The Language of Flowers
Say it with flowers
Did you know that every flower has a secret meaning? The language of flowers is called “Floriography” and it is the art of communicating through different flower types. Once you learn and understand the meaning of flowers, giving flowers as gifts becomes so much more thoughtful as you can convey just how you feel with a bouquet!
Colors, origins, uses and mythology all contribute to the field of floriography. Cultural traditions have given us many examples of how certain flowers have various meanings and significance. Some date back to ancient times in cultures throughout Europe, Asia and Africa. Others appear in Greek and Roman mythology.
One of our favorite myths is the story of Narcissus. Narcissus was an extremely beautiful man who one day caught his reflection in the water and fell in love with himself. He adored that reflection so much he never left and ended up wasting away by the lake where the flower narcissus (or daffodil as it’s more commonly known) took his place and now symbolizes requited love, return of affection, sympathy and the coming of spring. Can you see which modern word his name turned into?
Floriography became extremely popular in the Victorian era, and many of today’s floral meanings have ties to that time period. The practice of using flowers as a way of sending secret meanings was very common. PDA was not approved in those times! To avoid being seen as “too forward,” people refrained from displaying open physical expressions. But flowers could be used to express a crush. If a man sent a woman a bouquet of flowers with his calling card, it was a definite show of romantic interest. If you had a crush on someone, you’d send them a single red rose. If they sent back a yellow carnation, the message would be clear that they were not interested. Yikes.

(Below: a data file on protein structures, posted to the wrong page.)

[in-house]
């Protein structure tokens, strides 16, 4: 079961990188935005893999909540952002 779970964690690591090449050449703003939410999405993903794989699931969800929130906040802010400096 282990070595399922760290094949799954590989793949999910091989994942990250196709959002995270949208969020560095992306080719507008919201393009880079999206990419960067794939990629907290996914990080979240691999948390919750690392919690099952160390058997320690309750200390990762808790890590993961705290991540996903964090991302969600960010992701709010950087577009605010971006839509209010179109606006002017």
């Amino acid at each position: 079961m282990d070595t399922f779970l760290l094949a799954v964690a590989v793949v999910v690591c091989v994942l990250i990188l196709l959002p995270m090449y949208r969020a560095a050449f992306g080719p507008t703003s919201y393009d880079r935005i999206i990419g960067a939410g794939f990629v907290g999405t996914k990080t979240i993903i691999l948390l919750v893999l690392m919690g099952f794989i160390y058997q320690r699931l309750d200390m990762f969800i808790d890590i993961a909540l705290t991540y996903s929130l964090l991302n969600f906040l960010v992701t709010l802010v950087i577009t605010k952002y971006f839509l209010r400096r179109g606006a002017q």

Other examples of flower symbolism in the Victorian era include the begonia as a warning to beware something, gardenias as a secret, passionate love, and violets to symbolize faithfulness and modesty.
Flowers are historical emojis 😊
The way you presented the flowers mattered too. If flowers were given to a recipient upside down, it meant the opposite of what that arrangement typically symbolized. If flowers were given to someone using the right hand, they were used to answer “yes” to a question. If they were given using the left hand, they were used to answer with “no.” In our yellow carnation example, I guess a left handed exchange equals a hard pass!
Times have changed and now we tend to design floral bouquets based on favorite colors, scents or the season. There is no wrong choice when it comes to sending flowers – they make people happy no matter what! But there is no question that flower symbolism is here to stay. Each month has a birth flower, and we often send certain flowers and colors to express sympathy or love. In honor of Valentine’s Day we’re going to share a dozen of our top picks to express what you’re really feeling.
- Red Roses: Red roses are a Valentine's Day classic for a good reason — they represent love and romance, and they have been a powerful symbol for many cultures through the ages. A darker red bloom just intensifies the meaning; these are great roses to give on an anniversary or along with an engagement ring.
- White Roses: White roses were the traditional first choice for true love, though they've now been overtaken by pink. They are also often used as wedding flowers because of their representation of purity and innocence (the same reason most wedding dresses are white).